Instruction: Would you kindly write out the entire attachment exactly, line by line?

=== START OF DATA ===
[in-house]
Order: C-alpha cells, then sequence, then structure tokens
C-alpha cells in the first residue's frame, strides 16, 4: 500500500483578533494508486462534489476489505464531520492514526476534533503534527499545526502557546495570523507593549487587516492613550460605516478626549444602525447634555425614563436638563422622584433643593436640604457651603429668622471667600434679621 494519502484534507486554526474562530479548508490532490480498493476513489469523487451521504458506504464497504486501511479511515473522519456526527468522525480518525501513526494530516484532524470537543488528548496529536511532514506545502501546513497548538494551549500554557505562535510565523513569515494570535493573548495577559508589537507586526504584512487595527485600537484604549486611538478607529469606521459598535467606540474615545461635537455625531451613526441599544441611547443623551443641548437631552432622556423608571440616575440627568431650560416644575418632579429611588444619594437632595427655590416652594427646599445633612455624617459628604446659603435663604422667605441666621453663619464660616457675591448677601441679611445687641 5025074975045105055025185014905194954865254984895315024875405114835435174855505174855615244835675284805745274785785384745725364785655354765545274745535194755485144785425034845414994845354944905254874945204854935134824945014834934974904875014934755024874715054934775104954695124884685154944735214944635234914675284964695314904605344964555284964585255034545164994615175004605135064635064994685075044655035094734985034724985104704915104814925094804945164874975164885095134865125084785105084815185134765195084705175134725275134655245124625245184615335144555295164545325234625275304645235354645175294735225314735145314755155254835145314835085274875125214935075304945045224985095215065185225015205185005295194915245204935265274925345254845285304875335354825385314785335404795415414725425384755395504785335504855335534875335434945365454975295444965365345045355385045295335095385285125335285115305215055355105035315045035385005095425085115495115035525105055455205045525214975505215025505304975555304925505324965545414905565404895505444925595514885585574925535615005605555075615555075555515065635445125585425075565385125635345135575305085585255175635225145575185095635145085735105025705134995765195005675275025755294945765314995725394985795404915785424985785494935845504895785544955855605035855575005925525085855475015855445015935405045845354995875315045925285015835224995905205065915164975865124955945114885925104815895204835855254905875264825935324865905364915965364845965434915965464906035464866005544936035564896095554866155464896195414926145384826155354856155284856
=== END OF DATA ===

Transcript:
[in-house]
Order: C-alpha cells, then sequence, then structure tokens
C-alpha cells in the first residue's frame, strides 16, 4: 500500500483578533494508486462534489476489505464531520492514526476534533503534527499545526502557546495570523507593549487587516492613550460605516478626549444602525447634555425614563436638563422622584433643593436640604457651603429668622471667600434679621 494519502484534507486554526474562530479548508490532490480498493476513489469523487451521504458506504464497504486501511479511515473522519456526527468522525480518525501513526494530516484532524470537543488528548496529536511532514506545502501546513497548538494551549500554557505562535510565523513569515494570535493573548495577559508589537507586526504584512487595527485600537484604549486611538478607529469606521459598535467606540474615545461635537455625531451613526441599544441611547443623551443641548437631552432622556423608571440616575440627568431650560416644575418632579429611588444619594437632595427655590416652594427646599445633612455624617459628604446659603435663604422667605441666621453663619464660616457675591448677601441679611445687641 5025074975045105055025185014905194954865254984895315024875405114835435174855505174855615244835675284805745274785785384745725364785655354765545274745535194755485144785425034845414994845354944905254874945204854935134824945014834934974904875014934755024874715054934775104954695124884685154944735214944635234914675284964695314904605344964555284964585255034545164994615175004605135064635064994685075044655035094734985034724985104704915104814925094804945164874975164885095134865125084785105084815185134765195084705175134725275134655245124625245184615335144555295164545325234625275304645235354645175294735225314735145314755155254835145314835085274875125214935075304945045224985095215065185225015205185005295194915245204935265274925345254845285304875335354825385314785335404795415414725425384755395504785335504855335534875335434945365454975295444965365345045355385045295335095385285125335285115305215055355105035315045035385005095425085115495115035525105055455205045525214975505215025505304975555304925505324965545414905565404895505444925595514885585574925535615005605555075615555075555515065635445125585425075565385125635345135575305085585255175635225145575185095635145085735105025705134995765195005675275025755294945765314995725394985795404915785424985785494935845504895785544955855605035855575005925525085855475015855445015935405045845354995875315045925285015835224995905205065915164975865124955945114885925104815895204835855254905875264825935324865905364915965364845965434915965464906035464866005544936035564896095554866155464896195414926145384826155354856155284856